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Thursday, Oct 24, 2019

Karsanbhai passes the baton

The founder of Nirma who challenged the MNC's in the detergent industry, is handing over the reigns to the generation next.

india Updated: May 02, 2006 12:37 IST
Suprotip Ghosh
Suprotip Ghosh

Karsanbhai K Patel, the founder of Nirma Ltd and the man who challenged the might of multinationals such as Hindustan Lever in the detergent industry, is handing over the reigns to the generation next. Karsanbhai (61), who now figures in the Forbes’ list of richest Indians, has outlined a succession plan, where by his three sons are being given specific responsibilities and designations.

Under the plan being finalised, Karsanbhai’s second son Hirenbhai will take over as the managing director of the company. The eldest son Rakeshbhai will be the new vice-chairman. Kalpeshhbhai will continue as executive director of the company.

Karsanbhai, who will be the non-executive chairman, is passing on the baton at a time, when Nirma brand has cornered almost 65 per cent of the domestic detergents industry.

When Karsanbhai’s yellow-turmeric powder started cornering market share by early 80s, multinationals like HLL did not take it seriously. By 2000, Nirma had a market share of 38 per cent in the detergent category with HLL notching up a second slot with 31 per cent. Karsanbhai was also adept at driving down costs. Nirma bought out its raw material suppliers and brought down the cost by almost 15 per cent. While it has a capacity to manufacture 650,000 tpa of soda ash, its linear alkane benzene capacity stands at 75,000 tpa.

While Nirma has been successful with its detergent business, some of the brand extensions like soaps did not work well.

Driven by a major turnaround in the fortunes of the FMCG industry, Nirma notched up a higher net sales of Rs 1,916.76 crore during the period ended March 31, 2005-06, up from Rs 1,838.87 crore last year. The profit before tax was Rs 404.97 crore, up from Rs 352.81 crore last year. In the past, Nirma had passed through tough times due to floundering fortunes in the FMCG industry.

Nirma is a success story in its own right, having unseated established multinational giants such as Hindustan Lever and Procter & Gamble. Nirma’s success can be attributed to its flat distribution network. Its fullyowned arm Nirma Consumer Care Ltd operates with two distribution networks. These distribution channels have made Nirma a household name.

Nirma is adopting a new strategy for growth. Its now venturing into unrelated businesses. It recently acquired the assets of Ahmedabad-based pharmaceutical company Core Health Care Ltd, which manufactures IV Fluid and injectibles. The FMCG major is planning to use its distribution network to sell pharma products. The detergent major is also setting up a cement plant with a capacity of 1.2 million tpa in Gujarat.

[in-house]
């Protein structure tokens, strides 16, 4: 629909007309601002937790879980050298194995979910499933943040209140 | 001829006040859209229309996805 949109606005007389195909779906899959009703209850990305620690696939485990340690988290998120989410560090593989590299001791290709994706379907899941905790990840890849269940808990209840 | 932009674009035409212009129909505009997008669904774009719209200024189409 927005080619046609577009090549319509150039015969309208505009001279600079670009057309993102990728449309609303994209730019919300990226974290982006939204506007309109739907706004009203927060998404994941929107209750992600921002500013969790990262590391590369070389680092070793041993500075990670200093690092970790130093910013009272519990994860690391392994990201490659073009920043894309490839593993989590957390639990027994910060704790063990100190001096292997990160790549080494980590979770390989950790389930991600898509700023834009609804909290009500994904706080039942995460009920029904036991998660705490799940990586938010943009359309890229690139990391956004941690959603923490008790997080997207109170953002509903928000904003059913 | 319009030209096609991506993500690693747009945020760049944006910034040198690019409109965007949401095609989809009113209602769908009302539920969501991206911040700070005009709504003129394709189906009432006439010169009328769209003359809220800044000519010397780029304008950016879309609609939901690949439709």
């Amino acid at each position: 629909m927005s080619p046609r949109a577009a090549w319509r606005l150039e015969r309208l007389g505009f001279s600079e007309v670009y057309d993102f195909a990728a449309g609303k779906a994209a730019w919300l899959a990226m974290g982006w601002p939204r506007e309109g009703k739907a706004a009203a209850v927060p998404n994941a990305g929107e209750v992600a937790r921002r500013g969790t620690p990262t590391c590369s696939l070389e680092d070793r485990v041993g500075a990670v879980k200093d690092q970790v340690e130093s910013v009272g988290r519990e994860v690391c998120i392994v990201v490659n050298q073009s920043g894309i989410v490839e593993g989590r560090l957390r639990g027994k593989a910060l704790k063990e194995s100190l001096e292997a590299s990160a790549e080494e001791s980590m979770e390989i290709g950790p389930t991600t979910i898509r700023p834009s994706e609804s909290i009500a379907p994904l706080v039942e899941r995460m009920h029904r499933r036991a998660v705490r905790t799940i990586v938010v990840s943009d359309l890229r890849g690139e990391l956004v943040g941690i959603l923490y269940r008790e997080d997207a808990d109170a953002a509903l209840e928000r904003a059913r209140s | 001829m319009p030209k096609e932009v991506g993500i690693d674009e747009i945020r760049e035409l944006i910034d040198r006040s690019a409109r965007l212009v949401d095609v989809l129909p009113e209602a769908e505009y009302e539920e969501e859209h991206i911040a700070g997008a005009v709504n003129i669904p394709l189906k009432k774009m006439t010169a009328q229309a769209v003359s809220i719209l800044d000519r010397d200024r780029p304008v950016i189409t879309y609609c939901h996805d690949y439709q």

Super brand: Marketing miracle of an era

Karsanbhai k Patel’s story, which continues to inspire many aspiring entrepreneurs, started in 1969 when he started selling a yellow-turmeric powder to his neighbour’s for a small profit.

It was during experiments in his kitchen that the knowledge of chemicals enabled him to concoct an effective detergent. The yellow detergent, still available at a local grocer’s in Mumbai for Rs 12.50, is India’s greatest consumer goods success story. Nirma, named after Karsanbhai Patel’s then one-year-old daughter, Niranjana, who was affectionately known to everyone as Nirma, now holds close to 65 per cent of India’s detergent market.

It was mainly economic adversity that egged Karsanbhai Patel, then a chemist with the Gujarat Minerals Development Corporation, to manufac ture detergents at home in Ahmedabad in 1969.

When Karsanbhai Patel started door-to-door selling of his detergent powder priced at a low price of Rs 3 per kg, the available cheapest brand in the market was Rs 13 per kg. In a short span, Nirma created an entirely new market segment in domestic marketplace, which is, eventually the largest consumer pocket and quickly emerged as dominating market player.

Redefining the marketing rules, Nirma became a one of the widely discussed success stories between the four-walls of the B-school classrooms across the world. The performance of Nirma during the decade of 1980s has been labelled as “Marketing Miracle” of an era. During this period, the brand surged well ahead of its nearest rival–Surf, which was well-established detergent product by Hindustan Lever. Karsanbhai is now number 38 in the Forbes list of richest Indians.

Inspiring success Nirma was named after Karsanbhai’s daughter He launched Nirma for Rs 3 per kg in the market The detergent now holds close to 65% market share.

First Published: May 02, 2006 12:37 IST

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